Many noble Lords asked why not have both palliative care and assisted suicide. This debate, which has attracted wide media coverage, is already causing unintended consequences. There is a substantial and increasing incidence of patients arriving at our hospice in varying degrees of agitation. Nothing saddens us more than when they ask anxiously if we are planning to terminate or shorten their lives. It usually takes between 24 and 48 hours before an acceptable level of trust can be restored. After that, usually, no more is heard in that vein. But, in some contexts, 24 hours of fear-induced distress is like a lifetime. Most of our in-patients admitted for terminal care have, on arrival, a life expectancy of up to 14 days. During that time, in an overwhelming majority of cases, the patient and his or her family and loved ones will find safety and comfort. The patient's pain will be controlled and pleasures will be experienced. There will be laughter and a newly won peace of mind is often powerfully evident.
However well meaning the Bill—and I have no doubt of that—it casts yet another shadow among vulnerable people whose lives have already been shattered by debilitating illness, pain and fear. It has undermined the trust that we so critically need at the moment when desperately ill people turn to us for safe haven. And that is not all. If and when this Bill passes into law, I have forebodings about what might become the culture of the future. Already we talk of an "ageing population". It is possible to picture a new generation, oppressed by a mix of global instability and economic failure, turning on the ageing population whose patrimony we have squandered and whose liability they inherit. In this nightmarish future age, it will become the duty of the old, the ill and the frail to die once they have outlived their economic usefulness. I regret to say that this Bill paves the way for such a future, bereft of all humanity. If that is thought to be fanciful, I suggest noble Lords talk in depth with those who live at the rock-face of palliative care. The truth is that they will find that what I am suggesting is already beginning to happen.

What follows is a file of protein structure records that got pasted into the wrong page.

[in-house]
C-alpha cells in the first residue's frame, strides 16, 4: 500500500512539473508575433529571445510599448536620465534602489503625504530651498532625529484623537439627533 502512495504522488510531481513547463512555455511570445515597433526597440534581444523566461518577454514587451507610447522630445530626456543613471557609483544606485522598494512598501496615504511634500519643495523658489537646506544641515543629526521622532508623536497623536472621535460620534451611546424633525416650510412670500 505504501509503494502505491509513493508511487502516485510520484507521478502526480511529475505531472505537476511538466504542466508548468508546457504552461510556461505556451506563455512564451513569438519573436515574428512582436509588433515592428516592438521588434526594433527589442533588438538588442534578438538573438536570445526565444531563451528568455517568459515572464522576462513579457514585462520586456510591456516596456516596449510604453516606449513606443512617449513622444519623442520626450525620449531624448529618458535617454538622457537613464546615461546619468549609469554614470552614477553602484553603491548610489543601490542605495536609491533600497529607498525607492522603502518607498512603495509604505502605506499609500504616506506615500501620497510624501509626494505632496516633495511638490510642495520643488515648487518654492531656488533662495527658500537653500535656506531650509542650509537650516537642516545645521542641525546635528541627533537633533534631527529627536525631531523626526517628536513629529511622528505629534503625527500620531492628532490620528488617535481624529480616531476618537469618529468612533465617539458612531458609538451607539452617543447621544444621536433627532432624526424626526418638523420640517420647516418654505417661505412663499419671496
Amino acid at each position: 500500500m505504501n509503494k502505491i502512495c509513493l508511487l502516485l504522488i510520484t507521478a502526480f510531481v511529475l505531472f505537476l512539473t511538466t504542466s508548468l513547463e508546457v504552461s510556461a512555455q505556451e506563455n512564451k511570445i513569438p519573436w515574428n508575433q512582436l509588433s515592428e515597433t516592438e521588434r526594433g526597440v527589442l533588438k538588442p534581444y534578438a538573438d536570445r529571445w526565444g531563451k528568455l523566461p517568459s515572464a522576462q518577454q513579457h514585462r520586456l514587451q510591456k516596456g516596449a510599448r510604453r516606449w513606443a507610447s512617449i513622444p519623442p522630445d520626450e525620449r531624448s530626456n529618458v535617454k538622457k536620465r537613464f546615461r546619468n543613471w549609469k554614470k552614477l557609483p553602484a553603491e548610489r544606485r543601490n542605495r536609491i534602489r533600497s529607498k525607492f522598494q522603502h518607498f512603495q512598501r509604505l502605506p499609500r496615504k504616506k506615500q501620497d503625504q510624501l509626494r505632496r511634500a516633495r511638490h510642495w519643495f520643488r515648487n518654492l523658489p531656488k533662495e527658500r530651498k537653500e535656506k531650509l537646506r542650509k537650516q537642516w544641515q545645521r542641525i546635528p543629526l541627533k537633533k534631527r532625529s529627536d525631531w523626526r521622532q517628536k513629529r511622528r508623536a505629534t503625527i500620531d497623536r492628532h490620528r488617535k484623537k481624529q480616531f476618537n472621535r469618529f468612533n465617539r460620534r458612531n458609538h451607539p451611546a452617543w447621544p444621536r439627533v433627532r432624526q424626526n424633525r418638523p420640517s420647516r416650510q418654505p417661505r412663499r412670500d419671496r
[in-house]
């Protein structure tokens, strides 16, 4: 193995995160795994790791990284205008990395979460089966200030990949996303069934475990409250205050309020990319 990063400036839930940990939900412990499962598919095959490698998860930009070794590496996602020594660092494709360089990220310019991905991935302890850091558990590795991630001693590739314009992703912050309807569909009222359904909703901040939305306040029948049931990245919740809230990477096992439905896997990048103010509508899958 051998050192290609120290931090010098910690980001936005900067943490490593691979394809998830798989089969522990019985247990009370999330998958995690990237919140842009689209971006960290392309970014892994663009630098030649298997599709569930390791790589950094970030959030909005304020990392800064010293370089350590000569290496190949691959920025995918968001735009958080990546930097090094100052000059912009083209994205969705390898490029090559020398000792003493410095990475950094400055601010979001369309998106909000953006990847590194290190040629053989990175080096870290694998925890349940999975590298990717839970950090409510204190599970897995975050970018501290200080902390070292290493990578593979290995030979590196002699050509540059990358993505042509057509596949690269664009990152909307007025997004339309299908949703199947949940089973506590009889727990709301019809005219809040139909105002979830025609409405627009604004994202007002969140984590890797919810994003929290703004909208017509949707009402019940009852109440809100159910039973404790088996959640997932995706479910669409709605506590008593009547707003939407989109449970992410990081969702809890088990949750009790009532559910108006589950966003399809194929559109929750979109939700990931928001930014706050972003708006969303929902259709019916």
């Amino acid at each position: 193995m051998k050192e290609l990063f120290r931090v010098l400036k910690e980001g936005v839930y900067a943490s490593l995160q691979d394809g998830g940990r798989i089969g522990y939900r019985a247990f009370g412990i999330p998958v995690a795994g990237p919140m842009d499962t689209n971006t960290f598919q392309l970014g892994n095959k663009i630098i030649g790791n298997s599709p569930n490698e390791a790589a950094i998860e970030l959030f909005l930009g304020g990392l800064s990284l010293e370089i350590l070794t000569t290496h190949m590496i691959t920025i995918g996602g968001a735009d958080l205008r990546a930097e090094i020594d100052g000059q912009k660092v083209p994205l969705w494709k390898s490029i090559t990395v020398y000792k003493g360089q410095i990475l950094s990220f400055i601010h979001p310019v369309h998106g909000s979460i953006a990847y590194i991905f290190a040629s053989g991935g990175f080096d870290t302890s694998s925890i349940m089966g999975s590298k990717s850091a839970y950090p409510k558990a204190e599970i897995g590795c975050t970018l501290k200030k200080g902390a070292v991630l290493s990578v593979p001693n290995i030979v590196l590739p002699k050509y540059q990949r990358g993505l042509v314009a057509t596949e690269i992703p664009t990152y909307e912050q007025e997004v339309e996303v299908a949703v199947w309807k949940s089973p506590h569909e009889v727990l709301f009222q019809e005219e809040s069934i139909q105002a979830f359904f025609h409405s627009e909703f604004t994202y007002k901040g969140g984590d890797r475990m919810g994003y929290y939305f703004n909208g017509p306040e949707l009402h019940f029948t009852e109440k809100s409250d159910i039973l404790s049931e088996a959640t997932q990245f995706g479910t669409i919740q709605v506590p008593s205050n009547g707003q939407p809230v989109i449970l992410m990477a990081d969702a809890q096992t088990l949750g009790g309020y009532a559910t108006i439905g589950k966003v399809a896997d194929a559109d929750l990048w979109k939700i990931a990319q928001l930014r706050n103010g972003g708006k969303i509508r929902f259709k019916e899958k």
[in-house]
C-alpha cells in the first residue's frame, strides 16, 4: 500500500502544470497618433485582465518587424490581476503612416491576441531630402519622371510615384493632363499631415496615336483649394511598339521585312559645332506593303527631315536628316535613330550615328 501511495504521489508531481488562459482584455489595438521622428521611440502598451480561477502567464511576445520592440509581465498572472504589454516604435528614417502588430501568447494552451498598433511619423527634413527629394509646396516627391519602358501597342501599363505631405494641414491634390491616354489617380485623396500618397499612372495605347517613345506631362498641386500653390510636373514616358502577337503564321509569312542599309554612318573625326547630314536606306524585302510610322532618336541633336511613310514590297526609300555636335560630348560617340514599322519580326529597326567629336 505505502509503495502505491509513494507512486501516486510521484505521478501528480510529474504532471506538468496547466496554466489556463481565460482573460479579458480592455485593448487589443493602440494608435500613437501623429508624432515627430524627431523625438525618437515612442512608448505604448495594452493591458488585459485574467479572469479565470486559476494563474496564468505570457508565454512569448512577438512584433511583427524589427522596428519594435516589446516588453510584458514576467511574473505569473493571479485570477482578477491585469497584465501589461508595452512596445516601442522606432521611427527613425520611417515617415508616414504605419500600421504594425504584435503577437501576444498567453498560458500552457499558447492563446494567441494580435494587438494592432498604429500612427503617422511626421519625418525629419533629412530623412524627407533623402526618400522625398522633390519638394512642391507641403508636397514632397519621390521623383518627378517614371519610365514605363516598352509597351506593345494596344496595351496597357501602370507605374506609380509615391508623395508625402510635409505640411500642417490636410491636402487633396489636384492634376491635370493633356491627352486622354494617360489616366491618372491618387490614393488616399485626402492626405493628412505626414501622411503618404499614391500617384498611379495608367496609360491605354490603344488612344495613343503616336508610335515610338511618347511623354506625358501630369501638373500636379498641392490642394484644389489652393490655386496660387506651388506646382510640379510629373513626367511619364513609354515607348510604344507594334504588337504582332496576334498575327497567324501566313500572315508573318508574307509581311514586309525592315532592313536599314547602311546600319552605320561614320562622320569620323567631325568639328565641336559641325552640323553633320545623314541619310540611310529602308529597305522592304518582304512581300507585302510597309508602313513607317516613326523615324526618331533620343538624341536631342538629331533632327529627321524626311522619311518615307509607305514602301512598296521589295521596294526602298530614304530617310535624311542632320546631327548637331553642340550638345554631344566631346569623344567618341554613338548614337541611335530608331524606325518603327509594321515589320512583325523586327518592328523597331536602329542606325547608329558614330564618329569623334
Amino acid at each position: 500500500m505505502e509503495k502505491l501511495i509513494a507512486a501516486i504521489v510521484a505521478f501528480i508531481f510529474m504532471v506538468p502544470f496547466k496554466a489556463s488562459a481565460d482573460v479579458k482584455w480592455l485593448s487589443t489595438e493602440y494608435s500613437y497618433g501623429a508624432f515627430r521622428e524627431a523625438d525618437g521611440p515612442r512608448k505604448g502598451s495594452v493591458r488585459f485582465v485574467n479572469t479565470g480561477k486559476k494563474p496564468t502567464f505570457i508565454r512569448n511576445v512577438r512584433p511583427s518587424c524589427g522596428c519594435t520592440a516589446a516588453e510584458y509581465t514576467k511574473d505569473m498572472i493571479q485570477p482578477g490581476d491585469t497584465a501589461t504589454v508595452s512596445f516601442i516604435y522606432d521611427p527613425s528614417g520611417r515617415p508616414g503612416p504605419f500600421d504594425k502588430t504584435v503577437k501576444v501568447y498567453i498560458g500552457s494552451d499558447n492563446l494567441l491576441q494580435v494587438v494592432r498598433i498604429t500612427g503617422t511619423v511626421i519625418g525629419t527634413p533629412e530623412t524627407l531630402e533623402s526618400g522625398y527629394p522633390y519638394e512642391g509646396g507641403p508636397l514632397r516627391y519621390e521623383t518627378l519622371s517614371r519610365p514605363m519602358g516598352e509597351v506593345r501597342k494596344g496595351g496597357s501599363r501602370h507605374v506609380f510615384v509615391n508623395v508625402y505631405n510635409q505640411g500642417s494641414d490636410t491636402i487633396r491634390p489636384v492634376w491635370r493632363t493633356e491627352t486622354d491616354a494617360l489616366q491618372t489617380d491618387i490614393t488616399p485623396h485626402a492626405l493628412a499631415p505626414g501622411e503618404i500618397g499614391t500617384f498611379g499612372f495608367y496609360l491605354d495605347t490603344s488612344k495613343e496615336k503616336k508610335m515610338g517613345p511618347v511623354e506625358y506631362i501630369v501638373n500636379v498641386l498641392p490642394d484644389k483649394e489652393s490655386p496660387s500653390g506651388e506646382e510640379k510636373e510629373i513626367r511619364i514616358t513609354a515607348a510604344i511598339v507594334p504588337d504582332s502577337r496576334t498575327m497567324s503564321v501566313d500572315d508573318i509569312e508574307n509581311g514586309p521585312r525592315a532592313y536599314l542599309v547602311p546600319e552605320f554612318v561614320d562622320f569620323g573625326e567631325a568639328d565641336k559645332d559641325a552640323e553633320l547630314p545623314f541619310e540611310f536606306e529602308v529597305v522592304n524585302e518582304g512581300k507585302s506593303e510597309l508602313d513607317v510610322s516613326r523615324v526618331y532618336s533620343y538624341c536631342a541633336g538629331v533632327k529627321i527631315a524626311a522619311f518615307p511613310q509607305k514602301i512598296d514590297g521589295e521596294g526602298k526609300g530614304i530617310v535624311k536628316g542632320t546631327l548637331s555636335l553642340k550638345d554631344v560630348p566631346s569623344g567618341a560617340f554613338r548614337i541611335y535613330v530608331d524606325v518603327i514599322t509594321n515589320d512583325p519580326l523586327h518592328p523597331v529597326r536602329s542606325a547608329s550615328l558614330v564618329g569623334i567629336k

Echoing the speech of the noble Lord, Lord Carlile, the stark statistics coming from the Netherlands in respect of large numbers of euthanasia deaths occurring without consent, and the alarmingly small proportion of such deaths being reported as Dutch law requires, hardly inspires confidence. Even if these departures from good practice can be explained away, it illustrates vividly how difficult it is to legislate on such sensitive matters and perhaps explains why wiser generations in the past have shown caution. Many noble Lords have spoken about the importance of safeguards. The trouble is that safeguards are at the heart of this matter and, as the noble Lord, Lord Phillips of Sudbury, said, they are elusive.
I hope that we, too, will tread with caution and divert the entirely benign commitment to relieve human suffering into the field of palliative care, which I believe stands on the threshold of its greatest achievements.